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December 6, 2007

"Speak out, judges"

The title of this post is the title of has this op-ed by former state judge James Dolan in today's Boston Globe.   Here are snippets that I hope every judge involved in an important criminal case takes to heart:

During my 26 years on the bench, I frequently saw colleagues hammered for making "mistakes" - often in the context of a bail or restraining order hearing in which the judge released a defendant who went on to harm someone.

Most simply took the beating without responding, on the grounds that it would be an ethical violation to make a statement regarding a pending case....

Unfortunately, the failure of judges to promptly explain controversial decisions reinforces the public view that they are arrogant and unaccountable. This damages not only the judge but also the court system.... The public will tolerate a mistake, but people understandably refuse to accept the stonewalling evident in the stock phrase: "I cannot comment on a pending case."

There is a difference between commenting on a case and explaining a decision. Granted, the judge should not hold a press conference or go on a talk show. But where is the harm in writing a memorandum explaining the basis of a decision? Is a court proceeding jeopardized by a judge explaining a bail decision?

When a tragedy occurs, the public's rush to judgment is fueled by talk show hosts and the press, often reacting out of hindsight - and with little or no information about what prompted a judge's decision. Intent upon blaming someone for a tragedy, the judge who supposedly "should have known what was going to happen" is the obvious target.

In those circumstances, a judge's silence underscores the perception that the judge was wrong and his or her actions indefensible, and that the court system is unresponsive.

Judges balance the risks of flight and harm against the right of a defendant to be free pending trial. A judge who holds a defendant even when the risks are slight knows he or she is not likely to be criticized. But judges cannot and should not hold everyone. There is always the risk that a released defendant will harm someone. Tragedies have happened before, and they will happen again....

The public reasonably expects public officials to give reasons for their controversial decisions.... The public has a right to know. I expect most judges want the right to explain.

December 6, 2007 at 05:18 PM | Permalink


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There are dangers to commenting on cases, some of which are symbolic, but have long term consequences that are negative as well.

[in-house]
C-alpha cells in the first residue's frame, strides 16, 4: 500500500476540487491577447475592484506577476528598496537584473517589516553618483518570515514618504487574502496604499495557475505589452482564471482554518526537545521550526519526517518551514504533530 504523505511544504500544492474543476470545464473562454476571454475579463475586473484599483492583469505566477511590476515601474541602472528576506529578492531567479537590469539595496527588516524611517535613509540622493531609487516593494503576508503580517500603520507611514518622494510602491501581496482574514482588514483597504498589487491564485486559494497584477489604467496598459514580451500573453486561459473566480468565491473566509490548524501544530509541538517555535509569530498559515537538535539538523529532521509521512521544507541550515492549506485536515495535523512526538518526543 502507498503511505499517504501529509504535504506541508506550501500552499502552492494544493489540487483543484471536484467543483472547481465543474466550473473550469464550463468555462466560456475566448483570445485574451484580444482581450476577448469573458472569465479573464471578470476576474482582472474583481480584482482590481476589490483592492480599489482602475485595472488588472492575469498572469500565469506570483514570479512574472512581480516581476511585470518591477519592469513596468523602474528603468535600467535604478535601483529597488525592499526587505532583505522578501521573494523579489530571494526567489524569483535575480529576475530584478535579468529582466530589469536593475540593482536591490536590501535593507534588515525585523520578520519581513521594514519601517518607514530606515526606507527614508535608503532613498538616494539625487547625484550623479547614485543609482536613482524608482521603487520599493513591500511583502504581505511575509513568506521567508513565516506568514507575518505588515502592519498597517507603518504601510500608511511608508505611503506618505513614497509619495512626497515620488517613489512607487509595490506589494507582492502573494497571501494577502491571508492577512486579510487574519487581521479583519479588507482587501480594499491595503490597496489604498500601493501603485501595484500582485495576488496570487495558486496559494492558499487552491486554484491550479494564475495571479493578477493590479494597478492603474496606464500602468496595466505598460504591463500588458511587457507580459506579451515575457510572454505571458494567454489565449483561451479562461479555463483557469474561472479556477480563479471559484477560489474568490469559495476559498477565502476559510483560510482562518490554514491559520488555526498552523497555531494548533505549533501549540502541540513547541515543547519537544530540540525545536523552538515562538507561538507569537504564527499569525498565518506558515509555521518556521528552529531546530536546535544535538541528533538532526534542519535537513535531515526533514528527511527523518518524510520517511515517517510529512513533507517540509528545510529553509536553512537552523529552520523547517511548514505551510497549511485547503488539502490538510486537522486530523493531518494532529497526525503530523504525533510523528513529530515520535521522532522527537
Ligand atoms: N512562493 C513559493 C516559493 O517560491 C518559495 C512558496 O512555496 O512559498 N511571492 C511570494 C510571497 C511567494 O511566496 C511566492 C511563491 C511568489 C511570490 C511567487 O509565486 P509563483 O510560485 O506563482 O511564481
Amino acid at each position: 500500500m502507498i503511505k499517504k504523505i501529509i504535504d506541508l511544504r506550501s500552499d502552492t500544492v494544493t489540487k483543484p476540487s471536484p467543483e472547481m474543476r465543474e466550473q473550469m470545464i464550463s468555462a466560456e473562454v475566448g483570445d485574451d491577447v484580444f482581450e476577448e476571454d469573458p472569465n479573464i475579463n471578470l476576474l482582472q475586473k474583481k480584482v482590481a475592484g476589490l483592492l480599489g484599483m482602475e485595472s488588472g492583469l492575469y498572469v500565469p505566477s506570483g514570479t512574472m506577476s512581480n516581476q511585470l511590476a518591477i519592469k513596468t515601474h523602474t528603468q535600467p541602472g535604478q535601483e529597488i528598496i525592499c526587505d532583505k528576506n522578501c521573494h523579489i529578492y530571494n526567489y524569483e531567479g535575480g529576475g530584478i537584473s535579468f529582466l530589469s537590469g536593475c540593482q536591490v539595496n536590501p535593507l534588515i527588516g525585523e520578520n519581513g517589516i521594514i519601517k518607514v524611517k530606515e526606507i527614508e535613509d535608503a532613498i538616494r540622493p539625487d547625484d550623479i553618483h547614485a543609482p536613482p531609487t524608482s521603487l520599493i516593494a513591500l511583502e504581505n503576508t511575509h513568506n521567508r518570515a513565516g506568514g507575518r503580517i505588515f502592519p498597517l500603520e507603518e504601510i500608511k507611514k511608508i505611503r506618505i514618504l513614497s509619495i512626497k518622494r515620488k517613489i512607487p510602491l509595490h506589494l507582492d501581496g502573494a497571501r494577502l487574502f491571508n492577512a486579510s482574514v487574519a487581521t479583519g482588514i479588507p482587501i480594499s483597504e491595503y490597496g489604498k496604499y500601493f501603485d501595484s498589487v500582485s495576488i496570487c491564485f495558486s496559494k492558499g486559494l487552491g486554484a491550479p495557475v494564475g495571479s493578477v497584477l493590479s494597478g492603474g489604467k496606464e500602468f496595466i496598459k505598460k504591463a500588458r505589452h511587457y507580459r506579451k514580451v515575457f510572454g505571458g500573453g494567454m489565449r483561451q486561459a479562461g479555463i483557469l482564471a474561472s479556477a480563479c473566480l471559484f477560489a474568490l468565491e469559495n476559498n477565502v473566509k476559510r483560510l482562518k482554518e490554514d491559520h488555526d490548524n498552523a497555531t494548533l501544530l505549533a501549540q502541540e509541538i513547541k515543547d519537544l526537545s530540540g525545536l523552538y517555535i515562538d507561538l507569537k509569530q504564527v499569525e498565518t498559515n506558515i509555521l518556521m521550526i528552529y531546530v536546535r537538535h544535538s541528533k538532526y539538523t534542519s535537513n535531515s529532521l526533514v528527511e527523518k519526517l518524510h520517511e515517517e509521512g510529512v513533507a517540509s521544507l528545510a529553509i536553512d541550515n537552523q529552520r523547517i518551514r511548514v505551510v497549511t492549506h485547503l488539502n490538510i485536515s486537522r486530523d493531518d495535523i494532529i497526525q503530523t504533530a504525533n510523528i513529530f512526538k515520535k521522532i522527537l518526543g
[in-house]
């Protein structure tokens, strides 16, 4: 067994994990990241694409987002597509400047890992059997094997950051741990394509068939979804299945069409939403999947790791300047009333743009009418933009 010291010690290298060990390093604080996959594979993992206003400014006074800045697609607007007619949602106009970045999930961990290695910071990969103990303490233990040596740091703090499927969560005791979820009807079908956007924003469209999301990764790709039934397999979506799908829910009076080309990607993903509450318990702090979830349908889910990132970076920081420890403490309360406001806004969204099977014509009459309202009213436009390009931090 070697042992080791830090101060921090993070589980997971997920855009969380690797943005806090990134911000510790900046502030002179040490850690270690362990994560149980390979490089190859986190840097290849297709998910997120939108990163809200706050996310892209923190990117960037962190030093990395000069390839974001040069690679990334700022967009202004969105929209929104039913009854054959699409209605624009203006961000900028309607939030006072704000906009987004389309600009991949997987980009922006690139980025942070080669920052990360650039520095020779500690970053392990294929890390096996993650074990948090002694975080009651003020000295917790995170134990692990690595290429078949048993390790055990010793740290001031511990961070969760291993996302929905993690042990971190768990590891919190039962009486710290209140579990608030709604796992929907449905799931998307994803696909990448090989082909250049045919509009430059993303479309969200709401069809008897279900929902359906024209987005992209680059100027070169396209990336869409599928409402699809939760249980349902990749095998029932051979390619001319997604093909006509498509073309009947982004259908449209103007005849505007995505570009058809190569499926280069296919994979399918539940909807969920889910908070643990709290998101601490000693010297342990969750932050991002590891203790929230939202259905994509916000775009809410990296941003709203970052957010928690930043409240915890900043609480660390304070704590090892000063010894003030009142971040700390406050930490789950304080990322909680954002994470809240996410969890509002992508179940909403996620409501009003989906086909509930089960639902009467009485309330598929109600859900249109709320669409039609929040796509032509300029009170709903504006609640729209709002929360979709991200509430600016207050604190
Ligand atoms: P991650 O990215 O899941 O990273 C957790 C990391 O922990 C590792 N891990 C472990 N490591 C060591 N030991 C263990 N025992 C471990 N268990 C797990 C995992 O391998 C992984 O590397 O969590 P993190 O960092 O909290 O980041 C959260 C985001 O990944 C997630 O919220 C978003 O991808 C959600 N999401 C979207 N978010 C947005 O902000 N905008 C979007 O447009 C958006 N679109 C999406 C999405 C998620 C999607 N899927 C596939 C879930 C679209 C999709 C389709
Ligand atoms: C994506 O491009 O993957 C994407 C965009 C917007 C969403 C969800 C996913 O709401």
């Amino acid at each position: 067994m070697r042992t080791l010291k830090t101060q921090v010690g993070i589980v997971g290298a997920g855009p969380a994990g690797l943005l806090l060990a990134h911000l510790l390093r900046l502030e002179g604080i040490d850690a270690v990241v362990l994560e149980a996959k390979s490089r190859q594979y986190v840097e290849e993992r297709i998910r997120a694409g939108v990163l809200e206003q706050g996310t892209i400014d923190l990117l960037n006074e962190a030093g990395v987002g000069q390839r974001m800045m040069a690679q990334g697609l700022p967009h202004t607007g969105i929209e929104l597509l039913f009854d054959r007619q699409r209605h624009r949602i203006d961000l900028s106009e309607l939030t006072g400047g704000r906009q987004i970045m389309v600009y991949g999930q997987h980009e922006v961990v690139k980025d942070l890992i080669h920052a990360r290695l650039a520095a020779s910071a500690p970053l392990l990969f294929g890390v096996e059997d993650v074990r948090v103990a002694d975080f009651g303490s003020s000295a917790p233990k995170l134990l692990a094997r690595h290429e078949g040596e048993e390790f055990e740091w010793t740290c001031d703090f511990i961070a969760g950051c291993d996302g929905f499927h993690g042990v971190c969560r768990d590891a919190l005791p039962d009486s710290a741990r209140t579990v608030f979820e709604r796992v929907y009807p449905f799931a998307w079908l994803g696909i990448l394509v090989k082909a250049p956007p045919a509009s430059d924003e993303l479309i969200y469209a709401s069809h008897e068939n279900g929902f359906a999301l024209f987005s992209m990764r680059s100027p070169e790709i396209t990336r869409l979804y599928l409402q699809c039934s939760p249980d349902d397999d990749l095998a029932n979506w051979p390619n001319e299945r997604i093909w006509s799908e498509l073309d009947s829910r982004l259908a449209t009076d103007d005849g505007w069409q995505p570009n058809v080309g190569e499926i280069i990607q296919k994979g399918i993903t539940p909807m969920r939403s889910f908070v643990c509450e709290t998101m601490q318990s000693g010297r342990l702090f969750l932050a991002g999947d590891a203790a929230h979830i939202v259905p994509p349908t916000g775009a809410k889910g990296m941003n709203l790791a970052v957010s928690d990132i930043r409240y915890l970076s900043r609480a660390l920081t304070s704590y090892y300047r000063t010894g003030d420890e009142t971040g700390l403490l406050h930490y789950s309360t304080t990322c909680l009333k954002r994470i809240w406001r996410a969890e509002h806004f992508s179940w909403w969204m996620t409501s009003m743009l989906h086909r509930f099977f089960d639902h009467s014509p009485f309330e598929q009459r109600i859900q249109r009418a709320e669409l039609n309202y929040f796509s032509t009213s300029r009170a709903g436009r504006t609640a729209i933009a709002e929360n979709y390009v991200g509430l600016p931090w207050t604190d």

When a judge explains cases to the public, outside of a judicial opinion, it creates the impression that the judge is accountable to public opinion, rather than the law, and invites public involvement in the decision of ordinary cases by judges outside the jury system.

Judges often make bad decisions. They're human, and often the judicial process is designed to pick the most politically connected people, not the most impartial ones.

But, decisions judges most often get critized for after the fact, such as decisions about bail when a person released later commits a crime, and enforcement of defendant rights in notorious cases, often are not mistakes.

Heinous crimes will be committed by people on bail sometimes, even with the best possible decisions made by the brightest judges. Yet, I know of no state that systematically collects information on which judges get the best outcomes in bail decision-making, despite the fact that we rely almost completely on judicial wisdom rather than legal guidance for these decisions.

The public also has a hard time disentangling disagreement with the law from disagreement with the judge. But, simply communication of information is well within the competence of journalists and bloggers. Additional information from a rushed judge won't add to the conversation.

Posted by: ohwilleke | Dec 6, 2007 5:30:34 PM

While I think it is a good idea that judges, in general explain the reasons for their opinions, often it is unnecessary and impractical.

In most bail decisions, everyone involved knows what the reasons are. No new law is being made. Anything necessary for review of the case is in the record.

In other decisions, most judges are very hesitant to issue a rushed decision. After all, it might contain typos.

But, as the above poster said: the public really won’t understand what is going on anyway. Non-lawyers have little to contribute to the conversation because they will react in some silly political manner that has nothing to do with the legal or factual issues at stake.

Posted by: S.cotus | Dec 6, 2007 7:28:05 PM

Well, the other problem is the old saw, "Better to keep silent and have people think you a fool than to open your mouth and remove all doubt."

While there are many good judges, a significant minority of judges are just plain idiots.

Posted by: federalist | Dec 7, 2007 12:10:18 PM

From my experience, most judges dont have guts, they have pensions.

Posted by: M.P. Bastian | Dec 7, 2007 5:58:18 PM

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